Next, the Doctor believes that River has to get a broken wrist because Amy read it in the book that River will write about this adventure, and not doing so would break causality. This is a deeply flawed presumption. Amy read out a couple of lines of dialog, that's it. The only thing that would actually have to happen is the saying of those words. As long River says "Why do you have to break mine?" and the Doctor says "Because Amy read it in a book and now I have no choice," then the prophecy is fulfilled. Nothing actually has to get broken. This whole thing also relies on the belief that the book was 100% accurate. What if River had gotten the line wrong when she wrote it?

So River breaks her wrist getting out and the Doctor uses his Paladin ability "Lay on Hands" in order to heal it... What?! This is not a thing. Why did this happen? The Doctor cannot heal with a touch. If he could, I'm pretty sure we would have seen this before. Well, maybe it only works on other Timelords. Well, if that were the case, I'm pretty sure he would have given it a try when his daughter got shot, or when the Master got shot. Okay, when I said that I wasn't going to bitch about Moffat ignoring anything that came before him, I meant like him not referencing previous characters and plot-lines, not tearing causality a new asshole.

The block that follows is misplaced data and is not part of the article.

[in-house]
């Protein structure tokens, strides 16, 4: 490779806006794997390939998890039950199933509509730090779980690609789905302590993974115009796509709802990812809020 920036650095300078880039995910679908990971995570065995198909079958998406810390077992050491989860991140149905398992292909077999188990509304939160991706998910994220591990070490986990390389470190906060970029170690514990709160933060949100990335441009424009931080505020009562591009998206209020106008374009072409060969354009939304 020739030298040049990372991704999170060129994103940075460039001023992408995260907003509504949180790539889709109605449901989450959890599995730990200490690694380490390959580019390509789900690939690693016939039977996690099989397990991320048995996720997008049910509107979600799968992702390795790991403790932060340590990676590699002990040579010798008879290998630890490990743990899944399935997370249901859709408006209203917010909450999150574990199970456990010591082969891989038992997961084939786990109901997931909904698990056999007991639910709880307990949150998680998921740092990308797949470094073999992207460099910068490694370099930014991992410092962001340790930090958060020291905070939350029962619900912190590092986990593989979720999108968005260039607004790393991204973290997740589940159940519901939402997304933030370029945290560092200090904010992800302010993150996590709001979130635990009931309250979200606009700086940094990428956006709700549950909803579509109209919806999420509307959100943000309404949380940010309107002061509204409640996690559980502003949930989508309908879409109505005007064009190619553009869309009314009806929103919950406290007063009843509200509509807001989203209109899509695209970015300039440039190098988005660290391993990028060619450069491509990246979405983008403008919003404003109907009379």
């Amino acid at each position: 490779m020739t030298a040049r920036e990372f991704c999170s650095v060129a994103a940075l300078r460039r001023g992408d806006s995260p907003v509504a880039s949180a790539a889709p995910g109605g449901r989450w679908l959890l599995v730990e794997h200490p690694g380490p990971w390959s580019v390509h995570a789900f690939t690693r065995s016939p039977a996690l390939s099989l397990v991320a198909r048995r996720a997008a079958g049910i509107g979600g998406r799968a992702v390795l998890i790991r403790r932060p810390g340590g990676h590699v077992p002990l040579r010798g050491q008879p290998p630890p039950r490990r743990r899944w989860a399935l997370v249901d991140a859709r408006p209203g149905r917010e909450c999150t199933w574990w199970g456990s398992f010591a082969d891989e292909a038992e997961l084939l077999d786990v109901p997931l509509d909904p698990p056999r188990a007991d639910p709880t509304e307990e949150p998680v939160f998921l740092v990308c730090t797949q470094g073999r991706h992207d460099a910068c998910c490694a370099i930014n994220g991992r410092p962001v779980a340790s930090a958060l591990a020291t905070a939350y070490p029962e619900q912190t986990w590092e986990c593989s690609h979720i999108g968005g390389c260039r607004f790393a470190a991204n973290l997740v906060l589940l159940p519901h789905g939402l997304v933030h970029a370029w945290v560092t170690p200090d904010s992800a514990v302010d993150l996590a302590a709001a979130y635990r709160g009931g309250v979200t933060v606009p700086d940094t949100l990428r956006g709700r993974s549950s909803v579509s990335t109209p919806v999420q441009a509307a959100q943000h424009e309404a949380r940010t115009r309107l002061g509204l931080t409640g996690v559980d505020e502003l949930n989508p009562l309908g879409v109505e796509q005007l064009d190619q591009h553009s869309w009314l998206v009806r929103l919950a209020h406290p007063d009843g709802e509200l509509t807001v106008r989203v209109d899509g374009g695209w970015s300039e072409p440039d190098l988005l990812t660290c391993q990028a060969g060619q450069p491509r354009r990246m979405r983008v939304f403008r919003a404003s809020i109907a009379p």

. . .

So, Rory's trapped in a basement with a bunch of Weeping Cherubs. He's holding a match and one of them, in stone form, blows it out. Bullshit. It's never been implied that an Angel simply gets encased in a molecular thin layer of stone when being observed. They turn completely to stone. You can't blow out a match with stone lungs.

But they got him anyway and he gets teleported to the middle of a street somewhere. From there, instead of trying to phone his wife of just staying put until they come and get him, he wanders into the Angel Hotel for no reason whatsoever. Except that it was necessary for the plot to continue. And if the Angels wanted him in the hotel,
why not just teleport him directly inside?